Not Without Honor

The History of American Anticommunism

Richard Gid Powers

View Inside Price: $52.00


April 20, 1998
596 pages, 6 x 9
55 b/w illus.
ISBN: 9780300074703
Paper

The American anticommunist movement has been viewed as a product of right-wing hysteria that deeply scarred our society and institutions. This book restores the struggle against communism to its historic place in American life. Richard Gid Powers shows that McCarthyism, red-baiting, and black-listing were only one aspect of this struggle and that the movement was in fact composed of a wide range of Americans—Jews, Protestants, blacks, Catholics, Socialists, union leaders, businessmen, and conservatives—whose ideas and political initiatives were rooted not in ignorance and fear but in real knowledge and experience of the Communist system.

Not Without Power is superbly written and richly detailed. Perceptive and thoughtful, it is an impressively thorough and valuable book.”—David J. Garrow

“One of the contributions of [Powers’s] provocative narrative history is to bring to life certain segments of anti-Communist opinion that have largely been forgotten.”—Sean Wilentz, New York Times Book Review

“[Powers] makes extensive use of primary sources and uncovers much that is new. He vividly recreates the complex relationships within and between several ethnic and radical communities within the United States, including their firsthand and often disillusioning experience with communism. . . . The depth and range of his work add a great deal to knowledge.”—Journal of American History

“A valuable, well-executed study and summation of a vast topic, one whose various threads the author has woven into a rich tapestry.”—Richard M. Fried, Reviews in American History

Richard Gid Powers, professor of history at the College of Staten Island and Graduate Center, CUNY, is also the author of Secrecy and Power: The Life of J. Edgar Hoover.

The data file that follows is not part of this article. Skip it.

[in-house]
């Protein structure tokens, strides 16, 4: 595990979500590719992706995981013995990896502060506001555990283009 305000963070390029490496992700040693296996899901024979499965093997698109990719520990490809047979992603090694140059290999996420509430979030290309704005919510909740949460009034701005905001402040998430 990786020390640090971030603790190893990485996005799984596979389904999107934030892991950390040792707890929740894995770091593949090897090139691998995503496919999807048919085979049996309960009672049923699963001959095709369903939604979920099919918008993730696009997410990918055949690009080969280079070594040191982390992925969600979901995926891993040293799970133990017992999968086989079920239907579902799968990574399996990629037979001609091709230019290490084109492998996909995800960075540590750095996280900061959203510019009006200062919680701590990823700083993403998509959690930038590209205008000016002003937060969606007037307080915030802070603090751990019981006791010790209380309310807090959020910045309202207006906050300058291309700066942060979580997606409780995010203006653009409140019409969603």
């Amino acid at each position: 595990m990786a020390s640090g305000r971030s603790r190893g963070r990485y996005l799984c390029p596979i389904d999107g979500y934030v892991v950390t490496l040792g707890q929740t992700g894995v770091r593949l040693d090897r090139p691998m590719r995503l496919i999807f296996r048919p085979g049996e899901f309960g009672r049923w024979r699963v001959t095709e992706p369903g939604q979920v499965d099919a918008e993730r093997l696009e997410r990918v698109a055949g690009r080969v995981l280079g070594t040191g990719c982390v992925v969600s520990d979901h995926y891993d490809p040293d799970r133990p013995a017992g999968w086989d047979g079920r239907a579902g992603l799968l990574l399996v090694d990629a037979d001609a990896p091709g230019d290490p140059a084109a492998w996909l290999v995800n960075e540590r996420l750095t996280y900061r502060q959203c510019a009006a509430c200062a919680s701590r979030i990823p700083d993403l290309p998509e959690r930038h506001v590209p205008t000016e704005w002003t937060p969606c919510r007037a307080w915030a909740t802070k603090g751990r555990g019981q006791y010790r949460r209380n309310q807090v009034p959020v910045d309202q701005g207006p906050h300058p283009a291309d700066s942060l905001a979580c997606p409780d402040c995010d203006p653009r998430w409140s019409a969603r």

Not Without Power is superbly written and richly detailed. Perceptive and thoughtful, it is an impressively thorough and valuable book.”—David J. Garrow

“One of the contributions of [Powers’s] provocative narrative history is to bring to life certain segments of anti-Communist opinion that have largely been forgotten.”—Sean Wilentz, New York Times Book Review


“[Powers] makes extensive use of primary sources and uncovers much that is new. He vividly recreates the complex relationships within and between several ethnic and radical communities within the United States, including their firsthand and often disillusioning experience with communism. . . . The depth and range of his work add a great deal to knowledge.”—Journal of American History


“A valuable, well-executed study and summation of a vast topic, one whose various threads the author has woven into a rich tapestry.”—Richard M. Fried, Reviews in American History

"Not Without Honor is written in an engaging fashion, and it may remain the authoritative single-volume account for a long time to come. . . . While only the most dedicated undergraduates will read a book of this length, serious students of the CPUSA and its enemies will find their efforts richly rewarded."—James G. Ryan, The Historian

"This is a masterly survey of anti-communism from the 1920s to Ronald Reagan and the author shows how it encompassed both the fanatic and the far-seeing who recognised evil when they saw it."—Contemporary Review

"Anyone who has spent time in ’the academy’ will recognize his examples and be able to use the book’s detailed data in a discussion of the present; anyone who hasn't spend time in higher education, but wants to know about its history, would be well advised to use the book as an excellent starting point."—Kathleen Anderson Steeves, American Studies International